McLaren still reticent despite upward curve

Motor racing
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The Independent Online
The man in the red and white apparel offered the usual word of caution: "Remember, it's Saturday that counts."

McLaren personnel are indoctrinated in the "say little, better still, say nothing" policy. It does not do to boast and strut, especially when you have had to endure a very long and public fall from grace.

This season, however, there have been ever more distinctive signs that McLaren, in partnership with Mercedes, have acquired a foothold on the upward curve and their performance here yesterday appeared to confirm those indications. Mika Hakkinen and David Coulthard were first and third respectively in practice for Sunday's Monaco Grand Prix.

Damon Hill, second yesterday, may well have been in cruise mode, his elbow on the side of the cockpit. Michael Schumacher, a distant 11th, might have stopped off at his apartment on the way round.

This season the first day of practice for a grand prix has been reduced to a mystery tour, onlookers left to guess what the teams are up to. Most prefer to prepare for the race rather than strain for a meaningless position on the time-sheet. But there is a gathering momentum at McLaren which could represent a potentially serious threat to Williams and Ferrari.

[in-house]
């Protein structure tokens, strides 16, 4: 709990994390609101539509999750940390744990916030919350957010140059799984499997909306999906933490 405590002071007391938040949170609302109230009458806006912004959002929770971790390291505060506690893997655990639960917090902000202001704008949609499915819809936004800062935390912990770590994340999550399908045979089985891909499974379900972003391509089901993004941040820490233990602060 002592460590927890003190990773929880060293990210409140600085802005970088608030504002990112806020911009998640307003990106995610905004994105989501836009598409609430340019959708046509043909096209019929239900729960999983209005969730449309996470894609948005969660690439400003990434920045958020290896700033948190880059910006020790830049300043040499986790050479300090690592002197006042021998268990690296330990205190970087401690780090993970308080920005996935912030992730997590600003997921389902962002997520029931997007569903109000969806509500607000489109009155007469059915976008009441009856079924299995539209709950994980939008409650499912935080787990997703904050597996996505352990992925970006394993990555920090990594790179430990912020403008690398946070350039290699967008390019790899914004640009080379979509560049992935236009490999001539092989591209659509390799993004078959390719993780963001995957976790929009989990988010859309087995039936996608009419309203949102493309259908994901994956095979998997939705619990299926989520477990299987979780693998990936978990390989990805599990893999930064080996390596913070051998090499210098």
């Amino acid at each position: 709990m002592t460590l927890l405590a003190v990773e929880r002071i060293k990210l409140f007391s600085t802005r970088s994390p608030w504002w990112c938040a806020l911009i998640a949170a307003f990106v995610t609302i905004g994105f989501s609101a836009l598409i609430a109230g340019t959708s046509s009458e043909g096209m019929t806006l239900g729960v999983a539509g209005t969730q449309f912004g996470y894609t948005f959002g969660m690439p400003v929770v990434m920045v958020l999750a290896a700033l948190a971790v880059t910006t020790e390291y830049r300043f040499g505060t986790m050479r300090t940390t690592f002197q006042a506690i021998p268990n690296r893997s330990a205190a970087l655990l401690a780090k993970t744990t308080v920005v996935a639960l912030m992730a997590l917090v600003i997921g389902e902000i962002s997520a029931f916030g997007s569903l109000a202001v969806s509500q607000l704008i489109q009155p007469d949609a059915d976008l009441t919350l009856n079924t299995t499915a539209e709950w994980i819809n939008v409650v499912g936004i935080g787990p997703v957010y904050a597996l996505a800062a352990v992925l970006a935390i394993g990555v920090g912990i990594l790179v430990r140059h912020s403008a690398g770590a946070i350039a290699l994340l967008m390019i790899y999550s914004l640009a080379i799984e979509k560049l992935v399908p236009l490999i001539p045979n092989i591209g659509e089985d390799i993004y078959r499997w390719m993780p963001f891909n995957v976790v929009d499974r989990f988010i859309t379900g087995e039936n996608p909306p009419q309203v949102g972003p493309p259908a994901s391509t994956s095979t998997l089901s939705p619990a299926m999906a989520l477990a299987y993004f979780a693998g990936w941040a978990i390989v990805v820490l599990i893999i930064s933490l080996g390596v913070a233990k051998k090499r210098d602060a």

Improvements to the car have complemented engine development and their youthful, ambitious drivers are eager to explore the machine's limits.

For Hakkinen, especially, yesterday's drive was immensely gratifying. He has been overshadowed by his team-mate of late and some were beginning to question whether he had fully recovered, or indeed ever would, from his accident in Australia at the end of last season.

"Although this is just free practice, being fastest means a lot to me," he said. "But I know we still have a lot of work to do and, when we do that, and I am comfortably first, we can really go for it. At the moment it is a little too spectacular.

"I am not surprised by David's speed this season. He is a race winner; he's had pole positions. He's a good guy to work with. We are two young guys working hard to improve the car. We all work well as a team, the way it should be."

Eddie Irvine has not had to share so much of the workload in testing at Ferrari because that is the way the champion, Schumacher, prefers it. As a consequence, the Ulsterman says he is not yet confident in the car and yesterday he was 17th in practice.

Irvine said of his German partner: "The guy works flat out. He's got a serious relaxation problem: he doesn't know how to do it." Martin Brundle, driving a Jordan-Peugeot, was eighth, and Johnny Herbert, in a Sauber- Ford, was 19th.

MONACO GRAND PRIX (Sunday) Leading times after opening free practice sessions: 1 M Hakkinen (Fin) McLaren 1min 23.762sec; 2 D Hill (GB) Williams 1:23.801; 3 D Coulthard (GB) McLaren 1:23.850; 4 R Barrichello (Bra) Jordan 1:23.976; 5 J Alesi (Fr) Benetton 1:24.160; 6 O Panis (Fr) Ligier 1:24.167; 7 J Villeneuve (Can) Williams 1:24.257; 8 M Brundle (GB) Jordan 1:24.270; 9 G Berger (Aut) Benetton 1:24.285; 10 H-H Frentzen (Ger) Sauber 1:24.585; 11 M Schumacher (Ger) Ferrari 1:24.757; 12 J Verstappen (Neth) Footwork 1:25.112; 13 U Katayama (Japan) Tyrrell 1:25.322; 14 G Fisichella (It) Minardi 1:25.326; 15 P Lamy (Por) Minardi 1:25.441.

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